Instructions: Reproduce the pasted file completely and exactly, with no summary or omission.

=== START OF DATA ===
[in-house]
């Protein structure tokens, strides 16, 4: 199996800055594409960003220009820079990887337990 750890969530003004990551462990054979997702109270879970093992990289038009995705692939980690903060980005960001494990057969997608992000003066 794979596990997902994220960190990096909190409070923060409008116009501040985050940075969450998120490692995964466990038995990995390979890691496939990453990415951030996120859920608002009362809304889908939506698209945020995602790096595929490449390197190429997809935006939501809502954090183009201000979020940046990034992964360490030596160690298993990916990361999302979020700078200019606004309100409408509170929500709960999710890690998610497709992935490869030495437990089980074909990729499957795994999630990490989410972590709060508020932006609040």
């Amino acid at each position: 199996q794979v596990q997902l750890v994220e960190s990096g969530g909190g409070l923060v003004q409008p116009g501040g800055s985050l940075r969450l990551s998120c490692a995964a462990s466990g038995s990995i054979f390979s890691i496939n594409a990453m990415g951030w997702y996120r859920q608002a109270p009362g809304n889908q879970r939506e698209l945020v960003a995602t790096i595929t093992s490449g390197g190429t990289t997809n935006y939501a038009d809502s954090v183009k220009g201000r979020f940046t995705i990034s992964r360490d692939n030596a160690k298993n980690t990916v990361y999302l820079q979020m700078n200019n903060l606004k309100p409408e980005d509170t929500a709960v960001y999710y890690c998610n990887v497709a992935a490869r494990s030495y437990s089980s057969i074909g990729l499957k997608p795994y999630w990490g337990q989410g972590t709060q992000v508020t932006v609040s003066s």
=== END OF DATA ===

[in-house]
């Protein structure tokens, strides 16, 4: 199996800055594409960003220009820079990887337990 750890969530003004990551462990054979997702109270879970093992990289038009995705692939980690903060980005960001494990057969997608992000003066 794979596990997902994220960190990096909190409070923060409008116009501040985050940075969450998120490692995964466990038995990995390979890691496939990453990415951030996120859920608002009362809304889908939506698209945020995602790096595929490449390197190429997809935006939501809502954090183009201000979020940046990034992964360490030596160690298993990916990361999302979020700078200019606004309100409408509170929500709960999710890690998610497709992935490869030495437990089980074909990729499957795994999630990490989410972590709060508020932006609040």
């Amino acid at each position: 199996q794979v596990q997902l750890v994220e960190s990096g969530g909190g409070l923060v003004q409008p116009g501040g800055s985050l940075r969450l990551s998120c490692a995964a462990s466990g038995s990995i054979f390979s890691i496939n594409a990453m990415g951030w997702y996120r859920q608002a109270p009362g809304n889908q879970r939506e698209l945020v960003a995602t790096i595929t093992s490449g390197g190429t990289t997809n935006y939501a038009d809502s954090v183009k220009g201000r979020f940046t995705i990034s992964r360490d692939n030596a160690k298993n980690t990916v990361y999302l820079q979020m700078n200019n903060l606004k309100p409408e980005d509170t929500a709960v960001y999710y890690c998610n990887v497709a992935a490869r494990s030495y437990s089980s057969i074909g990729l499957k997608p795994y999630w990490g337990q989410g972590t709060q992000v508020t932006v609040s003066s």